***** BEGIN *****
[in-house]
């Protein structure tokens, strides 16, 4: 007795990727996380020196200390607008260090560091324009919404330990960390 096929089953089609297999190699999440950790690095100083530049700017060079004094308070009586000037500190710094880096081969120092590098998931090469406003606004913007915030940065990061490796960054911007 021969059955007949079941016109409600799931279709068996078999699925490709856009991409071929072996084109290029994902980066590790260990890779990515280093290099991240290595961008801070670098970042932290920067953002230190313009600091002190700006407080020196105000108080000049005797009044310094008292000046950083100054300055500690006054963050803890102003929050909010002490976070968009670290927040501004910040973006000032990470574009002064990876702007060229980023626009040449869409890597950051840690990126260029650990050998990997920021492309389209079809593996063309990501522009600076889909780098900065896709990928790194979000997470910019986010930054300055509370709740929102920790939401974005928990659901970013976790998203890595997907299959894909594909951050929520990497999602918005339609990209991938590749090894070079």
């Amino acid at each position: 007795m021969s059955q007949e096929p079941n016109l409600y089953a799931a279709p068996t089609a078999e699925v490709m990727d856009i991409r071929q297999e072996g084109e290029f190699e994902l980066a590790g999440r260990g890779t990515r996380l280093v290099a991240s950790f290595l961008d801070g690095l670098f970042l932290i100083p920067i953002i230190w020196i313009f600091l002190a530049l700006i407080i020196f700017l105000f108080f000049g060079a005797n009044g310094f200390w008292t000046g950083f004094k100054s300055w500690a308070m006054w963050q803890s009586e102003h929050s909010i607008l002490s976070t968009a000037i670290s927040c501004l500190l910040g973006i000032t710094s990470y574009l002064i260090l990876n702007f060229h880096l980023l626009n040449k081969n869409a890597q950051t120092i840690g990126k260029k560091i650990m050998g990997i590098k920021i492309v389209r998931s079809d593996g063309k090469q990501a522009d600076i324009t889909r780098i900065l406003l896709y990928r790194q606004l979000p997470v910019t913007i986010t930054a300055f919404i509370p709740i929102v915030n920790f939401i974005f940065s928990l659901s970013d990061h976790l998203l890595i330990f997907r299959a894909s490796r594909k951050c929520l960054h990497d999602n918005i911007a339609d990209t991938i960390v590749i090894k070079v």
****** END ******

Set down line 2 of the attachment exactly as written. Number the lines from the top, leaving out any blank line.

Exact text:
């Protein structure tokens, strides 16, 4: 007795990727996380020196200390607008260090560091324009919404330990960390 096929089953089609297999190699999440950790690095100083530049700017060079004094308070009586000037500190710094880096081969120092590098998931090469406003606004913007915030940065990061490796960054911007 021969059955007949079941016109409600799931279709068996078999699925490709856009991409071929072996084109290029994902980066590790260990890779990515280093290099991240290595961008801070670098970042932290920067953002230190313009600091002190700006407080020196105000108080000049005797009044310094008292000046950083100054300055500690006054963050803890102003929050909010002490976070968009670290927040501004910040973006000032990470574009002064990876702007060229980023626009040449869409890597950051840690990126260029650990050998990997920021492309389209079809593996063309990501522009600076889909780098900065896709990928790194979000997470910019986010930054300055509370709740929102920790939401974005928990659901970013976790998203890595997907299959894909594909951050929520990497999602918005339609990209991938590749090894070079």